James Glave, writing for Parenting magazine, shares his story of what the transition to parenthood did to his social life with the guys. Here's an illustrative excerpt:
[Men] tend to connect by doing something active, such as a hike or a round of golf, typically arranged the night before.
We all know what happens next. When baby makes three, the abrupt lifestyle change spells an end to these spontaneous expeditions. Forget about spending Saturday afternoon with Mike and Dave at the climbing gym -- unless you want to unleash the wrath of your exhausted wife. You need to be physically present, grabbing the burp cloth, emptying that Diaper Genie, and covering for your beloved while she sneaks out for a desperately needed salt glow treatment, whatever that is.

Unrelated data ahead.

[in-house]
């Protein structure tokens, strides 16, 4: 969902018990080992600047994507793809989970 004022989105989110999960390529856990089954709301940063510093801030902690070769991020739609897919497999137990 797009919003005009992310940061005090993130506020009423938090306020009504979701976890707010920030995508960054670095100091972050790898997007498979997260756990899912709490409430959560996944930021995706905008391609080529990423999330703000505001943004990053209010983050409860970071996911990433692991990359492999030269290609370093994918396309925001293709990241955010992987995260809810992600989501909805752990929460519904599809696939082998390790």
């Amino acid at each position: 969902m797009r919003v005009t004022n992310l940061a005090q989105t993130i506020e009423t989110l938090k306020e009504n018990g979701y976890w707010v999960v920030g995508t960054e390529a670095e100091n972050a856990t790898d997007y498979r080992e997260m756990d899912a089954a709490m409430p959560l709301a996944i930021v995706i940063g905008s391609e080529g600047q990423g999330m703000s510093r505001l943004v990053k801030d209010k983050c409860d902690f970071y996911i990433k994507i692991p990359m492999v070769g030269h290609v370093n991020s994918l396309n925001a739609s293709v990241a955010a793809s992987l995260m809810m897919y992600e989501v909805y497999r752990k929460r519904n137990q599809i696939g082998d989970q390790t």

Gone is what Glave calls the "dudescape." After a few years, however, he and some friends came up with a way to reinvent the male-bonding experience.
... we created our own, limited version of the dudescape. Call it the "dadscape."
I have fewer guy friends now than I used to, and we're not yet booking road-trip weekends together. Instead, we'll head out for a brisk hike around the lake. It's all stuff in the neighborhood; we're still within cell-phone "recall" range.
The article didn't mention Glave's age, but his story would seem applicable to many emerging-adult males.